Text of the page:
This week we meet Dr Melanie Ramdarshan Bold, Associate Professor in the Department of Information Studies. Here, Melanie chats to us about working in partnership with Words of Colour and Spread the Word to launch a virtual development programme for emerging writers of colour.
What is your role and what does it involve?
I’m an Associate Professor in the Department of Information Studies, where I teach and research topics related to Publishing and Book Cultures. My main research interest centres on contemporary authorship, publishing, and reading, with a focus on children’s and young adult fiction (YA) books. So, I basically talk about books - particularly children’s and YA books - all day, which is delightful and a complete privilege.
How long have you been at UCL and what was your previous role?
I’ve been at UCL since 2014. Before that I was a Lecturer at Loughborough University, and before that I was a PhD student.
What working achievement or initiative are you most proud of?
I’m fortunate to do a lot of work that has direct impact on the publishing and wider book industry. I am working in collaboration with the BookTrust, the UK’s largest children’s reading charity, to examine the representation of children’s authors and illustrators of colour, published in the UK (2007-2021), and exploring ways of better supporting them. The first report can be found, and downloaded, here. The statistics are also summarised in The Guardian.
In direct response to the recommendations from my report, I am working in partnership with Words of Colour and Spread the Word to launch the Take Flight Hub , a virtual professional and creative development programme for emerging writers of colour. Some of the country’s leading novelists, poets, playwrights, literary agents and publishers of colour shared their expertise through the free talks, masterclasses, workshops, panel discussions and presentations that took place over five weeks (30 June to 30 July), made possible by a grant from the UCL Knowledge and Innovation Rapid Response fund.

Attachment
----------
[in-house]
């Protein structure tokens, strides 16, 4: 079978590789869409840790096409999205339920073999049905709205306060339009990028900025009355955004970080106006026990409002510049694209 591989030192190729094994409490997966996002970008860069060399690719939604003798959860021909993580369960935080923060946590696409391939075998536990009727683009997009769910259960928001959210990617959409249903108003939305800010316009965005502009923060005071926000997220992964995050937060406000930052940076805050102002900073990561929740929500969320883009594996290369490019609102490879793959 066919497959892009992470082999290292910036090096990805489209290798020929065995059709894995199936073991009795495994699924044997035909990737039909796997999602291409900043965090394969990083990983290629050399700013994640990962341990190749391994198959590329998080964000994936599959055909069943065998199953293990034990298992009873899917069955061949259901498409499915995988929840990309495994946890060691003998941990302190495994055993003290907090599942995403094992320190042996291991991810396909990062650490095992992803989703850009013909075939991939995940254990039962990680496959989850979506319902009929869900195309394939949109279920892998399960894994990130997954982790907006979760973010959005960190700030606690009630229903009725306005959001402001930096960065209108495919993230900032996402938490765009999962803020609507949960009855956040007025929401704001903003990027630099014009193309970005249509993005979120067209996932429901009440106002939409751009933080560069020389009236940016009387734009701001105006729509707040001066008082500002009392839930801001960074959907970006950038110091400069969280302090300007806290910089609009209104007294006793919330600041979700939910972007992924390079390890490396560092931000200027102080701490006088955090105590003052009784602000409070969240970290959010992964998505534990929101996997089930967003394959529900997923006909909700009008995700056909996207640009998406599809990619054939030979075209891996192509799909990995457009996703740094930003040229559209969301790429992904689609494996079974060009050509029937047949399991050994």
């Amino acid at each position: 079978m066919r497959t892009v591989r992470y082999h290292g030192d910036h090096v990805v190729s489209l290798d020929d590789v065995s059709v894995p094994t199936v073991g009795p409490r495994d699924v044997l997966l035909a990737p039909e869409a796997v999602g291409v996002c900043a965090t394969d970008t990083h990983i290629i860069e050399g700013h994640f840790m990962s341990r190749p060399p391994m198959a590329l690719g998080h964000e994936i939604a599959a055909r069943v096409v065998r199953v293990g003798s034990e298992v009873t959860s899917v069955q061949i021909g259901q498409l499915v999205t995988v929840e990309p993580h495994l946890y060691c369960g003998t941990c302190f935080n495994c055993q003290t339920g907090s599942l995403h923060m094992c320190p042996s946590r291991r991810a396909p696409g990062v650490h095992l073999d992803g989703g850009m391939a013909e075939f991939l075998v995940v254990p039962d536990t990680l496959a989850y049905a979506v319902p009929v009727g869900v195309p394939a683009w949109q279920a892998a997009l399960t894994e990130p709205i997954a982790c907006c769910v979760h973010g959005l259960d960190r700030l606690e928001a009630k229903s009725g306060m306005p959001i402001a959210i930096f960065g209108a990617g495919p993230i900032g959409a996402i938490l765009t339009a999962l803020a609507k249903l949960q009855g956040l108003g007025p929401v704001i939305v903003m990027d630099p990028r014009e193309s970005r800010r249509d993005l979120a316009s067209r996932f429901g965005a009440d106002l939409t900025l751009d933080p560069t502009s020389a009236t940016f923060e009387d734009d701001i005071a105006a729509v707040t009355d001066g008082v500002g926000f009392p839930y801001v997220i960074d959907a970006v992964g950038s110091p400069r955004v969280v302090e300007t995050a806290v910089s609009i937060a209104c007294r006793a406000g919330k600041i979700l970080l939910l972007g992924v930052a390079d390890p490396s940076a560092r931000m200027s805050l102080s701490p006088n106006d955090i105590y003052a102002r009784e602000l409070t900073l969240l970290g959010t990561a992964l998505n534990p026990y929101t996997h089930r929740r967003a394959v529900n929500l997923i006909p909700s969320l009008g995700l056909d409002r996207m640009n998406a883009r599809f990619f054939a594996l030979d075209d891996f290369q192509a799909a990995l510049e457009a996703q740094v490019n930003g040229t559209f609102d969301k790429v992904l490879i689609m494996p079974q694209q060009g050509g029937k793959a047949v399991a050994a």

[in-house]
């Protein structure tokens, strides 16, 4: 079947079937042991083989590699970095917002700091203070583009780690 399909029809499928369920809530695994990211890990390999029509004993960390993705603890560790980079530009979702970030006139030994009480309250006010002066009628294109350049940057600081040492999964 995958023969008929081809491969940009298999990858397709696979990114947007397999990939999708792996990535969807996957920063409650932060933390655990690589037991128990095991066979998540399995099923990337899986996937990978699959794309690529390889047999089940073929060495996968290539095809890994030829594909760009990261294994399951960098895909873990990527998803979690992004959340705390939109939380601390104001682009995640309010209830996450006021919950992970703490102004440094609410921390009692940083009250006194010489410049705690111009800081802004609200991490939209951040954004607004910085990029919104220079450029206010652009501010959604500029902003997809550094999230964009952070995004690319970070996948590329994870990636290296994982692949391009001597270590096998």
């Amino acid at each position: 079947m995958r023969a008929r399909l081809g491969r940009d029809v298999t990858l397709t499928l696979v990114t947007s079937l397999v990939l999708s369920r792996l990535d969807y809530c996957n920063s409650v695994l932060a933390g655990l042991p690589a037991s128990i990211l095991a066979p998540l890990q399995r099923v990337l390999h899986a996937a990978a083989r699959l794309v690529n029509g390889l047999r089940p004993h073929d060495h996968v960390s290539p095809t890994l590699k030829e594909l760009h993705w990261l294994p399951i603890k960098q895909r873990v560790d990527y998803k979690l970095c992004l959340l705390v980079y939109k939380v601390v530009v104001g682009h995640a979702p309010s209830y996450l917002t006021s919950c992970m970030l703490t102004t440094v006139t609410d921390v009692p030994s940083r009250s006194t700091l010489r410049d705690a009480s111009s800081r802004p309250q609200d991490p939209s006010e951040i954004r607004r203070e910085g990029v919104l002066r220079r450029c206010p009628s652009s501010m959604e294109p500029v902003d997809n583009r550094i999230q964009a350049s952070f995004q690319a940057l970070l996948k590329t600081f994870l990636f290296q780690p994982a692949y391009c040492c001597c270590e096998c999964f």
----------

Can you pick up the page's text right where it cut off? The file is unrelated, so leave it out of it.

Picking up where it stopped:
Tell us about a project you are working on now which is top of your to-do list?
I am working on a collaborative, interdisciplinary research project - Adolescent Identities - with my lovely friend and research partner Dr Leah Phillips. This project investigates how YA reflects the realities of marginalised readers: really centring young people, from underrepresented communities, and their experiences. We have been working closely with schools, libraries, and bookshops; hosting reading groups and focus groups with teenagers across the country; and engaging with the wider YA and bookish community online.
What is your favourite album, film and novel?
Argh. This is super difficult. I (unsurprisingly) read a lot of YA and one of my favourite YA authors is Elizabeth Acevedo, who has written three excellent books, in verse, in the last few years: The Poet X; With the Fire on High; and Clap When You Land. I love a novel in verse - my other favourites include The Black Flamingo by Dean Atta, and That Reminds Me by Derek Owusu. I’m very excited about Joseph Coehlo’s new novel in verse, The Girl Who Became A Tree, which is coming out at the end of the month.
My all-time novel though? Hmmm. Maybe Their Eyes Were Watching God by Zora Neale Hurston. It depends on my mood; I can’t commit to one, really (for any of the categories!)
Albums are difficult too. Maybe Elliot Smith’s Either/Or, purely for nostalgic reasons, but I also love Stevie Wonder’s Innervisions or anything by Sly and the Family Stone to dance to. I listen to both Illinois and Carrie & Lowell by Sufjan Stevens a lot. But, to be fair, the album I listen to most at the moment is Snacktime! by the Barenaked Ladies: it’s my toddler’s favourite.
My favourite films have been, for such a long time, The Royal Tenenbaums and Princess Mononoke but I’ve, more recently, added The Grand Budapest Hotel and Hunt for the Wilderpeople to the mix.
What is your favourite joke (pre-watershed)?
I’ve always liked this publishing-related joke:
What makes Civil Disobedience such a great work?
Who would be your dream dinner guests?
I miss my wee parents - I haven’t seen them since January - so they’d be my dream dinner guests at the moment.
What advice would you give your younger self?
(Now that I’m a parent) Be kinder to your parents. Also be present and slow down: being super busy is not something to aspire to.
What would it surprise people to know about you?
People usually think I’m very social and quite chatty but I’m just Scottish, and actually very introverted.
What is your favourite place?
Anywhere cosy, reading with my wee one. And Scotland.